Tuesday, November 23, 2010

They started in on the Italians from the very start. The pastor was asked about his Thanksgiving plans and he said that he was cooking for extended family, including some relatives who are Italian. He'd heard that Italians eat pasta for every holiday, including Thanksgiving.
"I won't be serving any pasta, 'though, so I hope they like the food!"

I'm new to the group which started gathering last week or the week before. Everyone introduced themselves in an orderly sequence and stated how long they'd been church members. Most had joined within the last year which surprised me. Was this a sort of "new members" class? Do the participants expect to get connected to the church through this group? But everyone else is also new and unconnected.

By way of introduction, one lady said that she grew up in Jamesburg, you know with the Italian Catholics - as if it's common knowledge - and she used to scratch her head that they'd go to confession on Saturday night for the things they did on Friday night, get a clean slate and then go out the next weekend and repeat the pattern.
"But the penance was always the same, ten Hail Marys. It ought to have increased because they were committing those same sins over again."
I had a flurry of questions that I didn't ask: Does God forgive your sins? Do you recommit those sins? Aren't prayers better than not praying? Given human nature, isn't penance a sort of deterrent? Hers is a common criticism, stemming from the unspoken assumption that the sacrament itself is ineffectual.

At the previous meeting(s), they had covered the first two chapters of Second Corinthians. The approach was for someone to read a few verses and discuss. The pastor had a commentary from a familiar series, along with a leather-bound edition of the Access Bible and another book that I tried to make a mental note of but forgot it. He referred to the commentary a couple of times, mentioning the author's name, saying he was a contributor to the NRSV and the RSV. I just checked the list of contributors for the fourth edition and don't see his name (Ernest Best). That's not to say that he didn't contribute to earlier editions but it's just as likely that he contributed to the RSV only. I know that I have the Revelation commentary in that series and I may have one other, too, an epistle, perhaps.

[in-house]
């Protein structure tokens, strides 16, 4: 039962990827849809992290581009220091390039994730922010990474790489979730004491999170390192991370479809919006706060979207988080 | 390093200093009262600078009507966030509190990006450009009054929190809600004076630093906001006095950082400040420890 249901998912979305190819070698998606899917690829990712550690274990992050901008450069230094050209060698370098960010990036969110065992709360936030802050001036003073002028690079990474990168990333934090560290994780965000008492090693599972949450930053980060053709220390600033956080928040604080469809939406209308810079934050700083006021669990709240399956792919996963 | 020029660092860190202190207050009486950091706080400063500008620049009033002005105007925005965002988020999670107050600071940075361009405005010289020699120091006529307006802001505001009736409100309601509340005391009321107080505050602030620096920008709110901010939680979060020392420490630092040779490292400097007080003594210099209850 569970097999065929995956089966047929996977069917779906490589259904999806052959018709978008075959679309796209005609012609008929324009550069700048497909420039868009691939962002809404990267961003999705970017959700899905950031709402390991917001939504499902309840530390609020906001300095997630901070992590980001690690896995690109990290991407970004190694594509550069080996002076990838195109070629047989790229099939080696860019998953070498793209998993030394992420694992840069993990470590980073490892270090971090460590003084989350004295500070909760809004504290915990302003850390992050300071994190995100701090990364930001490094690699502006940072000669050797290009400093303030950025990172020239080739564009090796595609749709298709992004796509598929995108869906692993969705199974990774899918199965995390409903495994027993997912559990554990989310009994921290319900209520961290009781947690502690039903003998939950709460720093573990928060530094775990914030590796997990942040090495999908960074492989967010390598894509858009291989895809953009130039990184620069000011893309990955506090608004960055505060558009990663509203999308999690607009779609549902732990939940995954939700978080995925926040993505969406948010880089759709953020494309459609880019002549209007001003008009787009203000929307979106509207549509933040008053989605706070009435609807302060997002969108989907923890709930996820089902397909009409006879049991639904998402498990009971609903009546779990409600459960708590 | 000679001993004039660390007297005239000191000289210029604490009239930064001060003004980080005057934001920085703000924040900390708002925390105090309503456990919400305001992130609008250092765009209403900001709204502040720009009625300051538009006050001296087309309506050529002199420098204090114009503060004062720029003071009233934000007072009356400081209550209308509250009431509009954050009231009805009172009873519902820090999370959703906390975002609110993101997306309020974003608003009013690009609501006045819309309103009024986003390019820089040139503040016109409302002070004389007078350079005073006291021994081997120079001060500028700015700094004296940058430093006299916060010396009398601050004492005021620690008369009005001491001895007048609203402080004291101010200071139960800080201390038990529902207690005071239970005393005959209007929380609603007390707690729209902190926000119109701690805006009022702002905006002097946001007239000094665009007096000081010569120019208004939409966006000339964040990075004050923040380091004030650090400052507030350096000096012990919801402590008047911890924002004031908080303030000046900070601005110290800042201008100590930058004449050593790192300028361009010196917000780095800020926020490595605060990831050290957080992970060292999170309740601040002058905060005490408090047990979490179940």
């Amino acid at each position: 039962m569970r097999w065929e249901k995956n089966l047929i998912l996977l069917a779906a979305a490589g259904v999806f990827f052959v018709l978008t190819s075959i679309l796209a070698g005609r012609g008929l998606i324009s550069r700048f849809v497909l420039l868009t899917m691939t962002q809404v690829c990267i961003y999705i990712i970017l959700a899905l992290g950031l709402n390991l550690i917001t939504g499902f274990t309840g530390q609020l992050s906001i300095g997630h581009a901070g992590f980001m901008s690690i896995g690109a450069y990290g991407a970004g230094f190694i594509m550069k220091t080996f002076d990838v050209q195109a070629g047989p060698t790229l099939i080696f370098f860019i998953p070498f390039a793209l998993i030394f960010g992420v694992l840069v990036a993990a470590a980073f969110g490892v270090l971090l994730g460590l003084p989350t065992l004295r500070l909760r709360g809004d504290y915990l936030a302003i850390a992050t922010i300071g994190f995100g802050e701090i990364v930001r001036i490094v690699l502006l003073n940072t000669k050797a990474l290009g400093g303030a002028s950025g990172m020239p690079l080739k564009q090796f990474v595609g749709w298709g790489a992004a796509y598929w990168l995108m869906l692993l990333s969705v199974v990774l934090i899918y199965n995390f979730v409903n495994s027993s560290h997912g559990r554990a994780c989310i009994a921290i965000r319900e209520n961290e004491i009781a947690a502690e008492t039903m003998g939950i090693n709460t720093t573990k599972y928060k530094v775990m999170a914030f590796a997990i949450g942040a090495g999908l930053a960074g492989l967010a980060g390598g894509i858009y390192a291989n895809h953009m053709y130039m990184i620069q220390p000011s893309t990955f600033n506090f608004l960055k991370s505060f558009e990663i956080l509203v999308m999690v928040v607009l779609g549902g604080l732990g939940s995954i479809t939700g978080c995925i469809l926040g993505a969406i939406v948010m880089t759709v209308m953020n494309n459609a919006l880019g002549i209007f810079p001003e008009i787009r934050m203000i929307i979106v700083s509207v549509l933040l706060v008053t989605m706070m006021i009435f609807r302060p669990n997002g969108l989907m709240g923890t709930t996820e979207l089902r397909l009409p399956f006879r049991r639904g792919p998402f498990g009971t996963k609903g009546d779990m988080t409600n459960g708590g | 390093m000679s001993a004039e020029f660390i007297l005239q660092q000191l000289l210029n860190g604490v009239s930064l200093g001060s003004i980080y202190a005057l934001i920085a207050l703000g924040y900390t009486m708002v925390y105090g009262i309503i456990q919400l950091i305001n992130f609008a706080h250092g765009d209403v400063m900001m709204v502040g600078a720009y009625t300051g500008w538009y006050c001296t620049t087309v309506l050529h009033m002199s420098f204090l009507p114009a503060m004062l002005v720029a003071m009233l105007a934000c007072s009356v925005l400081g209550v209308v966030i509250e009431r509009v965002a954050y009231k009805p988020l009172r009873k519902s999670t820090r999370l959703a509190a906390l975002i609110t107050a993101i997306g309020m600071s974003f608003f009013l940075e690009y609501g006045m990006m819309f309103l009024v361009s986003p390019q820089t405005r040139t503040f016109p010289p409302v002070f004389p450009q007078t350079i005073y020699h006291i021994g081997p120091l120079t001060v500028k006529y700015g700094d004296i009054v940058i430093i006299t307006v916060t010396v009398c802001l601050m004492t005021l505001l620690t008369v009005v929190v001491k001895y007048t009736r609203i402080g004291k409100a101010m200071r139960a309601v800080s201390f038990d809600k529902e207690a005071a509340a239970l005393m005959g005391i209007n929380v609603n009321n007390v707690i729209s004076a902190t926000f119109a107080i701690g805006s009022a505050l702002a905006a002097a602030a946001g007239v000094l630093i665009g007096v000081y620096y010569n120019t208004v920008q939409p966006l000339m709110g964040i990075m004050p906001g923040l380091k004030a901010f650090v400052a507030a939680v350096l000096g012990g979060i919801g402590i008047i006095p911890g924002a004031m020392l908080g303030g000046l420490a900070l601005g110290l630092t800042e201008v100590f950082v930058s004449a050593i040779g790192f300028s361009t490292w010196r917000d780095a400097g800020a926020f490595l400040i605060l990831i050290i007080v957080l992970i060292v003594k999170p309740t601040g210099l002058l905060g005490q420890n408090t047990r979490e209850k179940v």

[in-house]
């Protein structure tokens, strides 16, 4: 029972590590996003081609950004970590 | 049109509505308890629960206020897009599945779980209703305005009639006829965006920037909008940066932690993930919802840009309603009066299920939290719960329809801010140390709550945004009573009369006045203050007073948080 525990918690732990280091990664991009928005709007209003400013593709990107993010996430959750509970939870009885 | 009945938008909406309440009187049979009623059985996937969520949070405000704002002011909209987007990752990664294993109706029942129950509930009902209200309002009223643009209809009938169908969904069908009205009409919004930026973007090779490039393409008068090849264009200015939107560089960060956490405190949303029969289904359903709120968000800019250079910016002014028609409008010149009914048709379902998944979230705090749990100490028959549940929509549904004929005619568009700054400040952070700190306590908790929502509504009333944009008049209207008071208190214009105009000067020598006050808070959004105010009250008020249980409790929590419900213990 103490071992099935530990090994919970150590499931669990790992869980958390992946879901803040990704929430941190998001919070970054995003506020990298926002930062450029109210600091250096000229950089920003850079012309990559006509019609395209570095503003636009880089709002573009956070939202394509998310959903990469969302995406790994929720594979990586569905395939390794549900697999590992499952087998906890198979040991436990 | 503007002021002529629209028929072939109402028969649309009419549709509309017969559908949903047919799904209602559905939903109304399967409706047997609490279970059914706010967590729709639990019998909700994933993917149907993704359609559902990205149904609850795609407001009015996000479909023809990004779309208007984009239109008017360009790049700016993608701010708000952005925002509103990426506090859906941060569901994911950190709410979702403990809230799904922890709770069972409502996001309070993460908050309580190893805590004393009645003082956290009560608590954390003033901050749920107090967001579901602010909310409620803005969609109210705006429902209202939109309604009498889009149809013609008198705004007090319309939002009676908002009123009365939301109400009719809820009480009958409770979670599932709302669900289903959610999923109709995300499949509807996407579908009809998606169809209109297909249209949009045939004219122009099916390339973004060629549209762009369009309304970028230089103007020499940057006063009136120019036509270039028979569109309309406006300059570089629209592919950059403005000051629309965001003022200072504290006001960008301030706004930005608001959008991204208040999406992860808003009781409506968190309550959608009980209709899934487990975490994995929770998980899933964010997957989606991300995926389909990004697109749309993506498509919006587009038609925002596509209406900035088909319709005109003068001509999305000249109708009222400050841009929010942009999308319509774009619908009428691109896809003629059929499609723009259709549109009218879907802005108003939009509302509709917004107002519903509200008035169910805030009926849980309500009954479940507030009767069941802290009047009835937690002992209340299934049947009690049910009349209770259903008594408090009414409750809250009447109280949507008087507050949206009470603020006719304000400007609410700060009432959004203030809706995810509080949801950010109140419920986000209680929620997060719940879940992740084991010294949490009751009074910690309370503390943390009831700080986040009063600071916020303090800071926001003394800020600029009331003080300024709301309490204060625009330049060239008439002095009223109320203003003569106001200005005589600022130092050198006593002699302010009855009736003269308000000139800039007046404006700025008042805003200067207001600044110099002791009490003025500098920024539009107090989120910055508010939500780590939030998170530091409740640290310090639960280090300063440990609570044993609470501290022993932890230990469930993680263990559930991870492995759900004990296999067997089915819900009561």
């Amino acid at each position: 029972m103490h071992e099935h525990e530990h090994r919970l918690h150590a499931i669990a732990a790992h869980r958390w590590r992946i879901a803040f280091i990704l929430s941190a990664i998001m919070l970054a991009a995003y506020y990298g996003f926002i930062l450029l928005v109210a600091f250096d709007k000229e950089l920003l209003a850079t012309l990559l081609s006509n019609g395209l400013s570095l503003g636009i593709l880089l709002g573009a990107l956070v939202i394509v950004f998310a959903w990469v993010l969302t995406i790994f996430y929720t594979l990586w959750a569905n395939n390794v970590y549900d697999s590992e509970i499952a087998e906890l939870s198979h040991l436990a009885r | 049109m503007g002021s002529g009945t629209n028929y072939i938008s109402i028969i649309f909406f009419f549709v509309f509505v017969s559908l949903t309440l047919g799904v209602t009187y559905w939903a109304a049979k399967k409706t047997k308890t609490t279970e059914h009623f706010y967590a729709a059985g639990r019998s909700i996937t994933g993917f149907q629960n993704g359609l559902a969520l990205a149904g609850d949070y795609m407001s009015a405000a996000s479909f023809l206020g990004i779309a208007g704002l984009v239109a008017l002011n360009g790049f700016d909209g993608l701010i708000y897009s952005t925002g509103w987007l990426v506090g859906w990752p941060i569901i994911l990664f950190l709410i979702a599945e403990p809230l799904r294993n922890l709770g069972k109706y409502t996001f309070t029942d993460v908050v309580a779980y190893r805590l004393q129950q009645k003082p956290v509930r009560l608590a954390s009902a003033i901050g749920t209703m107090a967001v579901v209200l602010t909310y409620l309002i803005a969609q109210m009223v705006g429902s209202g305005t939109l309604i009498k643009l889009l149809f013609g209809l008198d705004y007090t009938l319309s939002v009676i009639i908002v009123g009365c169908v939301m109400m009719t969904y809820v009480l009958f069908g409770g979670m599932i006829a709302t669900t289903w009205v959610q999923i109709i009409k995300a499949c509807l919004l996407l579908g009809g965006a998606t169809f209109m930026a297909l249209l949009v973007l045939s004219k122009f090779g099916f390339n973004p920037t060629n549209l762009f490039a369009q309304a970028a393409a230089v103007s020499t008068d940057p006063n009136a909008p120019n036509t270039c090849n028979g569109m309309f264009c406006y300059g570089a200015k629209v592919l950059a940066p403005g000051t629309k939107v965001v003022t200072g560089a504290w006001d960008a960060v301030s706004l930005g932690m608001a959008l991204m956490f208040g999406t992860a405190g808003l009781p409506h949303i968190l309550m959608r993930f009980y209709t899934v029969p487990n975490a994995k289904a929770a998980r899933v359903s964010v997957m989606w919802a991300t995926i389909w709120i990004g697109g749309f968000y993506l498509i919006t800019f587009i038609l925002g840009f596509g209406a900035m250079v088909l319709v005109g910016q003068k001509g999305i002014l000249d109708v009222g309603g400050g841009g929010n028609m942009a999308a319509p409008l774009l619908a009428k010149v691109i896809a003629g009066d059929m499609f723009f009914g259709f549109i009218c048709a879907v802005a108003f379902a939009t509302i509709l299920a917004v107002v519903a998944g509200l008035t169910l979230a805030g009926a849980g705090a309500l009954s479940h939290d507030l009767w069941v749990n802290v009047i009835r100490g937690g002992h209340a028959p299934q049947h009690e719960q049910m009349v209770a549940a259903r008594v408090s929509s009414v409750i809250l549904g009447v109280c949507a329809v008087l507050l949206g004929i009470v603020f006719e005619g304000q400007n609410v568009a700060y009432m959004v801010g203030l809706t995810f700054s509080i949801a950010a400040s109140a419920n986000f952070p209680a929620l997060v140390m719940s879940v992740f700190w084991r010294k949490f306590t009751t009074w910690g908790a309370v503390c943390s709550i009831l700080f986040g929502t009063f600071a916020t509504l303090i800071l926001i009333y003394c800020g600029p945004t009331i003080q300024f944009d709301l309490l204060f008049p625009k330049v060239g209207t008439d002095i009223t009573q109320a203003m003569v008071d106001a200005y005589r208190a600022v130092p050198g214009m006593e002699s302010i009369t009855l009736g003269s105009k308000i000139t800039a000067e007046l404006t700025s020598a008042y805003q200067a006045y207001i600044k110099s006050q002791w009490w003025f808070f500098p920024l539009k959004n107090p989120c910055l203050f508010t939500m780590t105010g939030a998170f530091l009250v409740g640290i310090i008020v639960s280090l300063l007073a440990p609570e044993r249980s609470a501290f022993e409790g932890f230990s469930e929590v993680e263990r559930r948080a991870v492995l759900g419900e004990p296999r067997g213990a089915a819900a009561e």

I had my thin, blue-bonded imitation leather, silver-edged, personalized "classic" NIV because I forgot they are NRSV readers. The guy next to me had a TNIV and everyone else had the church's preferred version. When he read his verses, I followed along alright in mine. When I read my verses, the pastor re-read the verses from his translation as if he hadn't understood what I had read.

I said very little. For the most part I agreed with everyone else's take on the text. The first few verses of the chapter explain how the Corinthians serve as Paul's recommendation letter. The pastor related that when people come into his congregation they may bring letters of recommendation from their previous church. He said it is a common practice among Protestants, Methodists, Presbyterians, Reformed, Church of Christ.

He said it is possible to handle the transfer "within the session" without a public declaration of faith, but in the case of recent joiners, he had them get up in front of the congregation and make a profession of faith so everyone could see how friendly they are. I was familiar with all this already and considered bringing a letter with me from St. Dorothea when I moved out here. Msgr. Flynn had told me that if I ever needed a recommendation ... but the Catholic Church doesn't work that way 'round here.

I remember pointing out that in Moses' day the glory didn't spread to anyone else but in Paul's day they were all being transformed into his glory (v. 18). I thought to myself about the lady at St. Veronica's on Monday who wore a mantilla but who also could have veiled her face because it was radiant. I was certainly stunned and couldn't take my eyes off her. Haven't they also seen such things?